His father is a scientist. Kevin thinks he is searching for a cure for his firepower.
When he finds out the truth, he runs away.
Cathy and Dillon live next door. They know nothing about Kevin until they rescue him from the Morph, a green monster with glowing eyes.
Now Cathy and Dillon are in real trouble.
Because the Morph is determined to find them and steal Kevin’s powers, no matter what.
But is the Morph the bad guy? Or is there another reason the Morph is after Kevin?
‘Homework’s all done,’ sang Cathy, pushing off from the power pole on the corner of their street and speeding along the parking lane on her rollerblades. ‘Gunna have some fun, doin’ another run… Dillon! Watch it!’
‘Sorry.’ Dillon passed her with centimetres to spare, wobbling as he fought to keep his balance.
‘Lookin’ kinda dumb,’ Cathy finished, annoyed. She spun to a stop in front of their house. Sometimes it was hard to believe that she and Dillon were twins – and that he was twelve minutes older than she was. He was booky and shy and klutzy… and Cathy wasn’t. Look at him, she thought, watching as Dillon reached the end of the street and did a wobbly turn with the help of the power pole. He’s got as much balance as a one-legged chair. She sighed and pushed off with her toes, gliding along the asphalt, and keeping to the other side of the road just in case as Dillon veered from side to side. ‘Wait for it…’ she muttered.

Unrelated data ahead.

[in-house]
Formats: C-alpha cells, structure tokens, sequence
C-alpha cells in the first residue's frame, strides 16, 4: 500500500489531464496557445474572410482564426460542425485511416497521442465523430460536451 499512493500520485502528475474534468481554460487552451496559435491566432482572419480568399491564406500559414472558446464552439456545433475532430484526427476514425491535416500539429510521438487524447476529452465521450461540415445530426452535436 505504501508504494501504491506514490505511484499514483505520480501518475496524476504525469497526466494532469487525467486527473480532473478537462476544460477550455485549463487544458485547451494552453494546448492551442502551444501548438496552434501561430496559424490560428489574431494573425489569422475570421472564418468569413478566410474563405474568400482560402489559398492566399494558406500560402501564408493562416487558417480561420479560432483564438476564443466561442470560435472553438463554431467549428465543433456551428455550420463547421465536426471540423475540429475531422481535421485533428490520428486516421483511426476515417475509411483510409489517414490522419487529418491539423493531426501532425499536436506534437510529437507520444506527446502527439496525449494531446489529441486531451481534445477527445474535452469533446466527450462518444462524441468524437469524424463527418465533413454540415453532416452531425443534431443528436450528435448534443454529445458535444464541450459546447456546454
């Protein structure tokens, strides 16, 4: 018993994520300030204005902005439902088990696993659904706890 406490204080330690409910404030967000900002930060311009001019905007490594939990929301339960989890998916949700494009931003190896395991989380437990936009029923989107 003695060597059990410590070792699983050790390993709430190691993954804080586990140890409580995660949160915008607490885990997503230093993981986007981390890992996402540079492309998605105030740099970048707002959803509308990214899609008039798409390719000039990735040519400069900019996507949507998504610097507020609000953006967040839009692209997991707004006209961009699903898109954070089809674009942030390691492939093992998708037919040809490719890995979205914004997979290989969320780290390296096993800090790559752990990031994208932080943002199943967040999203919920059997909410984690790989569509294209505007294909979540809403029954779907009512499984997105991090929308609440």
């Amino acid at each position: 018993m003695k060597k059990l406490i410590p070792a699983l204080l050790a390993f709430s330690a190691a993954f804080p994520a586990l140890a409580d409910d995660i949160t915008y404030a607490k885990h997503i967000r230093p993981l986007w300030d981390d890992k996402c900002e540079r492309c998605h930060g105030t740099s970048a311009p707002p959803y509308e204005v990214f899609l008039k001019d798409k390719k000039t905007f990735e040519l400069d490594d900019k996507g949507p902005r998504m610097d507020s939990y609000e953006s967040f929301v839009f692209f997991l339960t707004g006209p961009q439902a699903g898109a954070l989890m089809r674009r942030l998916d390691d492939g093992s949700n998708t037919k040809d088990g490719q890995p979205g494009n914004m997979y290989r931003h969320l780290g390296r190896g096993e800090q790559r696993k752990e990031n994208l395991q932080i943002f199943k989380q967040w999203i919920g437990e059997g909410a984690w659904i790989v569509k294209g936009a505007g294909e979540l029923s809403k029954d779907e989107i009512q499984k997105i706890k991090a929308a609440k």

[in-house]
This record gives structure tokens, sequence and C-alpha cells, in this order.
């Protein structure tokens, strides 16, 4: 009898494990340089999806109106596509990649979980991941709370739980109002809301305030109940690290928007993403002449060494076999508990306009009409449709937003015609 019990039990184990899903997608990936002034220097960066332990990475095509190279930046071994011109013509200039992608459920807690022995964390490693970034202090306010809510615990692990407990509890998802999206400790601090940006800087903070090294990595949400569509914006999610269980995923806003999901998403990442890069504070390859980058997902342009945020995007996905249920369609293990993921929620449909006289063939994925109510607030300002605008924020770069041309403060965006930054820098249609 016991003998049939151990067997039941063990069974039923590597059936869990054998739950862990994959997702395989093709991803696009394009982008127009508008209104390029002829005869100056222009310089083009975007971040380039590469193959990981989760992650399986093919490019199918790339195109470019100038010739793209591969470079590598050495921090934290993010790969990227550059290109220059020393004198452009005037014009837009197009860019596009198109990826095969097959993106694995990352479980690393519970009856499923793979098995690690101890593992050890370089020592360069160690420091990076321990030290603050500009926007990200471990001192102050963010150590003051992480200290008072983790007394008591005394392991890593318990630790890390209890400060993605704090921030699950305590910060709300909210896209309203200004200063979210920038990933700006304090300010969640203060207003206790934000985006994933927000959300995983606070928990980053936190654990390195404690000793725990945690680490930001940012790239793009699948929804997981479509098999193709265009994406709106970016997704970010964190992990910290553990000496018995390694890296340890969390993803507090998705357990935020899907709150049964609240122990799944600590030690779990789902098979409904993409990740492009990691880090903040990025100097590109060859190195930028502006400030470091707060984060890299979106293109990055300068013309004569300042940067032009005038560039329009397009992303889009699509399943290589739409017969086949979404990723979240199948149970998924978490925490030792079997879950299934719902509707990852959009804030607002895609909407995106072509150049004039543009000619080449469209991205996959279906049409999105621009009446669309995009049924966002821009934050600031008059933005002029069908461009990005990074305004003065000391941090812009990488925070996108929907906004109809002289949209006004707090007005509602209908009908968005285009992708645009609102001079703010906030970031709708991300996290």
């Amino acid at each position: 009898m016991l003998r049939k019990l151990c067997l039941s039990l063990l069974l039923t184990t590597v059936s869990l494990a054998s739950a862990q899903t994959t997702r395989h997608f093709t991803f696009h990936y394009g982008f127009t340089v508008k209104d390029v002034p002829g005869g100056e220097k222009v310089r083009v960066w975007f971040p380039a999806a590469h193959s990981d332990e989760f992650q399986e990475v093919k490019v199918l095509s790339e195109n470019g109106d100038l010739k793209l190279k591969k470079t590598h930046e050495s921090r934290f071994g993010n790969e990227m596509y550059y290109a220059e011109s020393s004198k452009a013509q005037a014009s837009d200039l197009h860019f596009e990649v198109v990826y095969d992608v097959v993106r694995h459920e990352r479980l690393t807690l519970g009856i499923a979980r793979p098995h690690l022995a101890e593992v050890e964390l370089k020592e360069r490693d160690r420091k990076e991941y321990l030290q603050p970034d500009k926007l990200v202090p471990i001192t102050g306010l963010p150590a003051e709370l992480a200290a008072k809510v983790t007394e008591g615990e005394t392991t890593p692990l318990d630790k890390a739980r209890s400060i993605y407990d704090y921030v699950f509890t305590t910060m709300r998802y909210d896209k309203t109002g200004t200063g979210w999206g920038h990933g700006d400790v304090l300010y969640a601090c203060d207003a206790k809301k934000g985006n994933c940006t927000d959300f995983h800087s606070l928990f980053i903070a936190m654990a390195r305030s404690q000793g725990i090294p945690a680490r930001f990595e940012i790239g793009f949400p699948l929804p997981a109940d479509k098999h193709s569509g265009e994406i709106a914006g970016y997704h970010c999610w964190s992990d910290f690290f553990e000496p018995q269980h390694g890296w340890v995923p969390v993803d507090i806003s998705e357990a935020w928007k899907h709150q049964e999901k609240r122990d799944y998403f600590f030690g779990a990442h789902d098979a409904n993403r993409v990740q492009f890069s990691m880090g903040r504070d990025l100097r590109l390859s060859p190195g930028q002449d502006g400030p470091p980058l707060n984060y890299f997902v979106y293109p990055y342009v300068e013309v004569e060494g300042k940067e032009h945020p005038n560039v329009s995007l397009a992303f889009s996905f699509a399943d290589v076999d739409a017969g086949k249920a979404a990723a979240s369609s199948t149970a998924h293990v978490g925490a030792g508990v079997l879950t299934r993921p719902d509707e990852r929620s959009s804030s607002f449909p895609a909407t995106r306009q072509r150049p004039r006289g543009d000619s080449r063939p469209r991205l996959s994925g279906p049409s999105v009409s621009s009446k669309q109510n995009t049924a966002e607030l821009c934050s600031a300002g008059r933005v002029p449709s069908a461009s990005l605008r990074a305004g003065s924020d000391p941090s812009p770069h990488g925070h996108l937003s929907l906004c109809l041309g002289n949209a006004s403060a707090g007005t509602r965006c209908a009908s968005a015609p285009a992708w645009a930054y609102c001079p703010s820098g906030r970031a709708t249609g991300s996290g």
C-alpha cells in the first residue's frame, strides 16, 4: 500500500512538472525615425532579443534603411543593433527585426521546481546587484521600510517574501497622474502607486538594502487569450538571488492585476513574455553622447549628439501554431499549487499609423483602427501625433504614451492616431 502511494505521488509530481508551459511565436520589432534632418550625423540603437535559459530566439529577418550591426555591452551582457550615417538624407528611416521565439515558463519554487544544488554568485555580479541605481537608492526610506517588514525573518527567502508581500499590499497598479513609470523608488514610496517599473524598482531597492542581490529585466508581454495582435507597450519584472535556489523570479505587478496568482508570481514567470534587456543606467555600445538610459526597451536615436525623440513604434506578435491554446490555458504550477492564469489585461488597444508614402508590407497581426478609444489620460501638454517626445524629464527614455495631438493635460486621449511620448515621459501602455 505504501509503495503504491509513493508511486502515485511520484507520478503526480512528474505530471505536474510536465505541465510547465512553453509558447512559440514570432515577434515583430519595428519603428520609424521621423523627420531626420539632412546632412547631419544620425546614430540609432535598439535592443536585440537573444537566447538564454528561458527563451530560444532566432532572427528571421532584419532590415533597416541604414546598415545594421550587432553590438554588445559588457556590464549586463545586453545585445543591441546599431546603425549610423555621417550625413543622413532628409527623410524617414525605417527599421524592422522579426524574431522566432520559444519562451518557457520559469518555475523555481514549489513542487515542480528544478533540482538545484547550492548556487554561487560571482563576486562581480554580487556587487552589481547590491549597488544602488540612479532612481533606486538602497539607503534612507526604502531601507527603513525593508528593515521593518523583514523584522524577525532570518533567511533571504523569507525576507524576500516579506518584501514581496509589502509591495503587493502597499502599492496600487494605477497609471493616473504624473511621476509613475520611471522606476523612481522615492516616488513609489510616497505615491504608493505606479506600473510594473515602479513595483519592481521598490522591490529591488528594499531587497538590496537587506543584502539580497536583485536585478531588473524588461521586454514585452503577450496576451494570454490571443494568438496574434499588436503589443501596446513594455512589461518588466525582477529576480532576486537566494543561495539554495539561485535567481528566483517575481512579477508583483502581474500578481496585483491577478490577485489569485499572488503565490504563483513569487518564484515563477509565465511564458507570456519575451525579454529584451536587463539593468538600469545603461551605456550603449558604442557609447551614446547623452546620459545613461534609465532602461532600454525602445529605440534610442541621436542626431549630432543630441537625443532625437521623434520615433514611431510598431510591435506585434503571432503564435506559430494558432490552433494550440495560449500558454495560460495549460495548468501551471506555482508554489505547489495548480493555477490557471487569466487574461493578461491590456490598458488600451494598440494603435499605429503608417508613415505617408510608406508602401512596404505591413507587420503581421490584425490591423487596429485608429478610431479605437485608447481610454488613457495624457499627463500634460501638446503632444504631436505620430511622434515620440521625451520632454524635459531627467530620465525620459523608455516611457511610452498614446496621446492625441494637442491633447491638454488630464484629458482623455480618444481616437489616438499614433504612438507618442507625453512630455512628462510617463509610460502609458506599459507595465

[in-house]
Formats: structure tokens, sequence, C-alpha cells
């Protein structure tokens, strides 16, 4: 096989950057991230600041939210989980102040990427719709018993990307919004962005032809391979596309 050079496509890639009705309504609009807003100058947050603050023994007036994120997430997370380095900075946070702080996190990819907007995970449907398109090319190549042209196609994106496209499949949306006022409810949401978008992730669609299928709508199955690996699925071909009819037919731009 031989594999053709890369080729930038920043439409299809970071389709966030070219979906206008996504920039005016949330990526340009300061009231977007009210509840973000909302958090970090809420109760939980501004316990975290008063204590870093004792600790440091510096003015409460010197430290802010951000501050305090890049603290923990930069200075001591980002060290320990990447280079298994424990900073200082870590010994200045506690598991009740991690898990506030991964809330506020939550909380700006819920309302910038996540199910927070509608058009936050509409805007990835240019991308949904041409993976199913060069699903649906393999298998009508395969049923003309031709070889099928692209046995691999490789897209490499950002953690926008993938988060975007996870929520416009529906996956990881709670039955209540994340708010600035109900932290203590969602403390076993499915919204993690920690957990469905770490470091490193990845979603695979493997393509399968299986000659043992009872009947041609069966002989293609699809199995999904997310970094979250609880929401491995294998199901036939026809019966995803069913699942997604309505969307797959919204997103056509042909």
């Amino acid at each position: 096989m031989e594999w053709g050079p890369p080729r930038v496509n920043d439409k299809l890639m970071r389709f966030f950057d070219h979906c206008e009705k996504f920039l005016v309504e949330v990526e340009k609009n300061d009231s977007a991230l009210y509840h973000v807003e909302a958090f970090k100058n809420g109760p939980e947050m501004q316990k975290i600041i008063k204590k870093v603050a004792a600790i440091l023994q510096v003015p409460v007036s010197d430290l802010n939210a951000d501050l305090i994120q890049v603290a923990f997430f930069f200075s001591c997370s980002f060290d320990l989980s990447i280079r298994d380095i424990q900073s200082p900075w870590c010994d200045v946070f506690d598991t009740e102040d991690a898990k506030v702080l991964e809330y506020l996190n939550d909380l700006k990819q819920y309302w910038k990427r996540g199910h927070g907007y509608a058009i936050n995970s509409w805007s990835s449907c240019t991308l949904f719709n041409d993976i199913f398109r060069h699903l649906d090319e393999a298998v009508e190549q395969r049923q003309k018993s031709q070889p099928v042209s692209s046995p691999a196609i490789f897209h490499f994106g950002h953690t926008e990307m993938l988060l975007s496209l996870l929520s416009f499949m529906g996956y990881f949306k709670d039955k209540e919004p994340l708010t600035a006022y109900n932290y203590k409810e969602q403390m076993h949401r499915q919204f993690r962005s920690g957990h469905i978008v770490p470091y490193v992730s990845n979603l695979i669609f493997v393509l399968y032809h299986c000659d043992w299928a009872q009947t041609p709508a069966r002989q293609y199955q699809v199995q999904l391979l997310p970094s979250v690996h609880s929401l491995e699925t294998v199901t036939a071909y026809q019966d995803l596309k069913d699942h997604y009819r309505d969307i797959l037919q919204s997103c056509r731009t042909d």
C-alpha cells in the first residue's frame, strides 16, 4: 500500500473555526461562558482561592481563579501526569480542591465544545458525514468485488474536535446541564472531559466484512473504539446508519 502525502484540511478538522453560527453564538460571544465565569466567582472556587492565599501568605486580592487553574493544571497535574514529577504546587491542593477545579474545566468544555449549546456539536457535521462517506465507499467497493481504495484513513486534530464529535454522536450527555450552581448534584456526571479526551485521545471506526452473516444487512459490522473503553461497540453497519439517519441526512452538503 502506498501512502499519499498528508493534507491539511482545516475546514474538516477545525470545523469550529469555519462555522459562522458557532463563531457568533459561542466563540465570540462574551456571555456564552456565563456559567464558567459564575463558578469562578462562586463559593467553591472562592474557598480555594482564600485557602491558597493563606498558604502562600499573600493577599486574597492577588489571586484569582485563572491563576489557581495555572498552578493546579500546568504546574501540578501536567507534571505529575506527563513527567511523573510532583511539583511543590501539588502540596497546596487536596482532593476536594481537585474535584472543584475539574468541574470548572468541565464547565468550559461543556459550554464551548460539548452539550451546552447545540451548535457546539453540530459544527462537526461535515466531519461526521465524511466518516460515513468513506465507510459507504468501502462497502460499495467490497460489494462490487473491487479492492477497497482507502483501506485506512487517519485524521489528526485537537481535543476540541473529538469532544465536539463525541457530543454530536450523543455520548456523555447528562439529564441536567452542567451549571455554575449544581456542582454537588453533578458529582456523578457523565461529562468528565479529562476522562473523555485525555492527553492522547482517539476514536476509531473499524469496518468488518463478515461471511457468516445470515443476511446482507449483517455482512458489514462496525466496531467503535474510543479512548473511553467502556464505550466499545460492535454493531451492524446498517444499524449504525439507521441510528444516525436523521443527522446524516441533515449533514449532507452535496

Dillon skidded. One of his legs shot out from under him and his arms windmilled like the Road Runner’s legs. His foot hit the curb and he smacked the ground hard with his back. ‘Whoof!’ he grunted.
Cathy bladed across and bunny-hopped onto the grass. ‘You okay?’ she asked, kneeling beside him. She grabbed his arms and pulled him up so he was sitting.
‘Yeah,’ he gasped. ‘Gotta move… Mad Scientist’ll get us…’
Cathy glanced across at the house behind him. In a short street where everyone’s yard was fairly neat – mowed lawn, flowers or trees – the Mad Scientist’s place stuck out like a sore thumb. It was overgrown, messy, with its windows blinded by curtains that were never opened.
Cathy’s eyes widened.
‘Dill.’ She kept her voice low. ‘Turn round quick and look. Window on the left.’
Dillon yanked his body around and stared. As he did, the partly-open curtain over the far left window was jerked shut.
‘No way,’ Dillon whispered. ‘Was that…?’
Cathy nodded. ‘There’s a kid in there.’ She shivered. ‘The Mad Scientist’s got a kid.’
‘Thing is,’ Dillon added darkly, ‘what’s he going to do with him?’